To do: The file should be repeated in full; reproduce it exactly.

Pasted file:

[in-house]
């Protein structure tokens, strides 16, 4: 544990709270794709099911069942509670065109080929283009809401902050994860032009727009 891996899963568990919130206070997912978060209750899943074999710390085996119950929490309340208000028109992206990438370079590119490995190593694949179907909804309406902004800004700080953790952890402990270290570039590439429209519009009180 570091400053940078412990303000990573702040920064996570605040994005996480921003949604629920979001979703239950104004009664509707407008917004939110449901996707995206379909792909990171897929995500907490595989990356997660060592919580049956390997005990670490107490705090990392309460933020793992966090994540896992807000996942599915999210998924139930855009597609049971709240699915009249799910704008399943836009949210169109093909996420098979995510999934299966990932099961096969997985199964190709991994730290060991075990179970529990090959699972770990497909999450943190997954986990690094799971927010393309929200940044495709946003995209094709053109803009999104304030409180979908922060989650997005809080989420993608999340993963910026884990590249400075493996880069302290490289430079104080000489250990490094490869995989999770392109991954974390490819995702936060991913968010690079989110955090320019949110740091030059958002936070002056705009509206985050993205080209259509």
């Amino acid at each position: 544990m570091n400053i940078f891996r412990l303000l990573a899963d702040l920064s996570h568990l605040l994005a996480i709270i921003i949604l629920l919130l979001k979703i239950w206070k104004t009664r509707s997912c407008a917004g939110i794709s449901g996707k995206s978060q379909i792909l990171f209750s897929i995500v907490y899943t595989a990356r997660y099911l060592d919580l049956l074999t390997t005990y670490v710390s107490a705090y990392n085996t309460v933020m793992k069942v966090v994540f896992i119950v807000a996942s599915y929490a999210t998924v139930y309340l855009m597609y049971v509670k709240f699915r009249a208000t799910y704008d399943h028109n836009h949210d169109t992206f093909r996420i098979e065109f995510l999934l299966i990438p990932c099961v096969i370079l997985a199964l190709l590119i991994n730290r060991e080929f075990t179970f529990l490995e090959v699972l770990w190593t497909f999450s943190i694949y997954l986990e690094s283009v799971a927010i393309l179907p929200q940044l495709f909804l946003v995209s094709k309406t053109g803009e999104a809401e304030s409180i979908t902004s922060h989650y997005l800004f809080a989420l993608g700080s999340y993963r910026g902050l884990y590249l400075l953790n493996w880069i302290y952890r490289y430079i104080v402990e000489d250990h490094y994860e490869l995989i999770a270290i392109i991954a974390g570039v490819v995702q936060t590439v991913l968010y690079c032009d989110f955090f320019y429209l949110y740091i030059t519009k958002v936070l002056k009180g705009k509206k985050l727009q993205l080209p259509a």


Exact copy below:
[in-house]
């Protein structure tokens, strides 16, 4: 544990709270794709099911069942509670065109080929283009809401902050994860032009727009 891996899963568990919130206070997912978060209750899943074999710390085996119950929490309340208000028109992206990438370079590119490995190593694949179907909804309406902004800004700080953790952890402990270290570039590439429209519009009180 570091400053940078412990303000990573702040920064996570605040994005996480921003949604629920979001979703239950104004009664509707407008917004939110449901996707995206379909792909990171897929995500907490595989990356997660060592919580049956390997005990670490107490705090990392309460933020793992966090994540896992807000996942599915999210998924139930855009597609049971709240699915009249799910704008399943836009949210169109093909996420098979995510999934299966990932099961096969997985199964190709991994730290060991075990179970529990090959699972770990497909999450943190997954986990690094799971927010393309929200940044495709946003995209094709053109803009999104304030409180979908922060989650997005809080989420993608999340993963910026884990590249400075493996880069302290490289430079104080000489250990490094490869995989999770392109991954974390490819995702936060991913968010690079989110955090320019949110740091030059958002936070002056705009509206985050993205080209259509």
């Amino acid at each position: 544990m570091n400053i940078f891996r412990l303000l990573a899963d702040l920064s996570h568990l605040l994005a996480i709270i921003i949604l629920l919130l979001k979703i239950w206070k104004t009664r509707s997912c407008a917004g939110i794709s449901g996707k995206s978060q379909i792909l990171f209750s897929i995500v907490y899943t595989a990356r997660y099911l060592d919580l049956l074999t390997t005990y670490v710390s107490a705090y990392n085996t309460v933020m793992k069942v966090v994540f896992i119950v807000a996942s599915y929490a999210t998924v139930y309340l855009m597609y049971v509670k709240f699915r009249a208000t799910y704008d399943h028109n836009h949210d169109t992206f093909r996420i098979e065109f995510l999934l299966i990438p990932c099961v096969i370079l997985a199964l190709l590119i991994n730290r060991e080929f075990t179970f529990l490995e090959v699972l770990w190593t497909f999450s943190i694949y997954l986990e690094s283009v799971a927010i393309l179907p929200q940044l495709f909804l946003v995209s094709k309406t053109g803009e999104a809401e304030s409180i979908t902004s922060h989650y997005l800004f809080a989420l993608g700080s999340y993963r910026g902050l884990y590249l400075l953790n493996w880069i302290y952890r490289y430079i104080v402990e000489d250990h490094y994860e490869l995989i999770a270290i392109i991954a974390g570039v490819v995702q936060t590439v991913l968010y690079c032009d989110f955090f320019y429209l949110y740091i030059t519009k958002v936070l002056k009180g705009k509206k985050l727009q993205l080209p259509a």